Article Comment 

Woman accused of threatening DHS found not guilty


Roschell Cotton

Roschell Cotton



Isabelle Altman



A jury in Lowndes County Circuit Court found a woman accused of threatening the Department of Human Services not guilty. 


Roschell Cotton, 40, was indicted for simple assault on a public servant and making a false bomb threat after DHS social workers reported she called them in July 2016. In the phone call, Cotton allegedly claimed she would blow up the DHS building and threatened to kill Tina Mason, the family prevention specialist who recommended DHS take custody of Cotton's children. 


But Cotton's attorney, Collen Hudson, appeared skeptical about the threats and repeatedly asked the employees who testified why they waited until the day after the phone call to report Cotton to law enforcement. She suggested "water cooler talk" around the office gradually turned the phone call into a bigger threat than it actually was. 


Hudson's argument was apparently enough to convince the jury, who found Cotton not guilty on both charges. 


Hudson said after the trial that she was pleased with the outcome. 


"It was a serious charge," she said. "...I'm hopeful of where (Cotton's) going to go." 


"We respect the jury's decision," District Attorney Scott Colom said. "We hope Ms. Cotton becomes a productive citizen." 


Family protection specialist Reshundra Shaffer was the CPS employee who took the phone call in July 2016. During the trial, she told the jury of the 10-minute phone conversation. Initially, Shaffer explained, Cotton wanted to speak to the social workers' supervisor. But when Cotton was told she was busy, the threats began - particularly threats against Mason.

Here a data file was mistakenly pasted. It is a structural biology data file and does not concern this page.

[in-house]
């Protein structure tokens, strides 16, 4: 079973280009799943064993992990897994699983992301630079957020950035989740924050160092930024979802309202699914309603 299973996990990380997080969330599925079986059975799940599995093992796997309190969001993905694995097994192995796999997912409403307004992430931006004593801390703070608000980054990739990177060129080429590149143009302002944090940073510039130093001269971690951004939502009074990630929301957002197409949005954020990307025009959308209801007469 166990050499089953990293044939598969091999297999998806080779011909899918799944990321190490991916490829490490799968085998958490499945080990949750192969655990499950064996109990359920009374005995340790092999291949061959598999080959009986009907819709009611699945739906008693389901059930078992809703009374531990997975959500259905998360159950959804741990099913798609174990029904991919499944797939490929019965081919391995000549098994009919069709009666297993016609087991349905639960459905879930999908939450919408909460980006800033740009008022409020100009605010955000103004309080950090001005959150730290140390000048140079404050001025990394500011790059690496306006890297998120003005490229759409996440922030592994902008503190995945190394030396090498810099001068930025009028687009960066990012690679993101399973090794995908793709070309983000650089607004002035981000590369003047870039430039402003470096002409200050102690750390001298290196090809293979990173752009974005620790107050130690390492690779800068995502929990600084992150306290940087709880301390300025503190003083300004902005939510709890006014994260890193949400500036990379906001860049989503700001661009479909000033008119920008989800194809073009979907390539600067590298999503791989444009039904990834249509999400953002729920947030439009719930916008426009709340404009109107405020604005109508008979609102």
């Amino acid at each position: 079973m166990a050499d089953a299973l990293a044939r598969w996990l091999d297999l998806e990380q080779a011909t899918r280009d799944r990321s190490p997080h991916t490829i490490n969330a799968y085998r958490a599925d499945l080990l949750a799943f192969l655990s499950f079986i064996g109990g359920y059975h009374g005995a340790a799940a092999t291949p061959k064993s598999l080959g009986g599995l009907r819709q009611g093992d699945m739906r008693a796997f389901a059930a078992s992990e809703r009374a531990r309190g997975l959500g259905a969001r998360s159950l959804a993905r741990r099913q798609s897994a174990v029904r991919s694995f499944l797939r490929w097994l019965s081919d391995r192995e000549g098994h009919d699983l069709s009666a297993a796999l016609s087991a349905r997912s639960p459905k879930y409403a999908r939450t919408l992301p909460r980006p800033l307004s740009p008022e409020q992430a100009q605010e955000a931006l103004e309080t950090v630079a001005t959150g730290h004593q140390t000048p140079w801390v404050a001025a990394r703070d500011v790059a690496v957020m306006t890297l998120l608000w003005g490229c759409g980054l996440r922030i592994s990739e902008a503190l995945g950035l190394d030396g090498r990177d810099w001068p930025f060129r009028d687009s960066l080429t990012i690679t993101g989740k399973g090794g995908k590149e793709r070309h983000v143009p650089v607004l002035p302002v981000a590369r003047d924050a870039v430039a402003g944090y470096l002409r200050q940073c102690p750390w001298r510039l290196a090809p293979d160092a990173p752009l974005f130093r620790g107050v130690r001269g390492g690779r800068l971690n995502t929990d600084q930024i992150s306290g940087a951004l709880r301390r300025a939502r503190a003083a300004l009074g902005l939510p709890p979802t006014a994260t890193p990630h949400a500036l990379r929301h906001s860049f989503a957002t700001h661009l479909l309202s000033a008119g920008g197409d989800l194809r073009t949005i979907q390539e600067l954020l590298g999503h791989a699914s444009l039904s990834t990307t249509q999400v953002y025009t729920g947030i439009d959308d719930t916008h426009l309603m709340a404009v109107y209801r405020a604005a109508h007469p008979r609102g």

"(She said) that she was going to kill that white b****, that she better watch her back and that she was going to blow up the building," Shaffer said. 


Shaffer recognized Cotton's voice and Cotton identified herself, but the phone conversation was not recorded. Under cross examination, Shaffer said that despite Cotton's threats, she wasn't worried the building was going to blow up that day. She also said Cotton never used the word "bomb." 


Shaffer said she reported the phone call to her supervisor but that as far as she knew the supervisor never called police. Shaffer herself accompanied Mason to the Columbus Police Department the next day to report the phone call.  


Mason told the jury of the threats Cotton allegedly made a week before the phone call after a foster care review meeting. 


"She looked back at her sister and said, 'I'm going to kill that white b****'," Mason said. 


Under cross examination though, Mason changed the phrase to "I could just kill that white b****." 


Mason also would not say she feared Cotton would physically attack her in that moment, saying only that she didn't know what Cotton would do. 


In a video of Cotton's interview with police, Cotton admitted she lost her temper on the phone with DHS but repeatedly said she did not threaten to blow up the building. 


"I promise you, they took it the wrong way," she said.




printer friendly version | back to top






Follow Us:

Follow Us on Facebook

Follow Us on Twitter

Follow Us via Email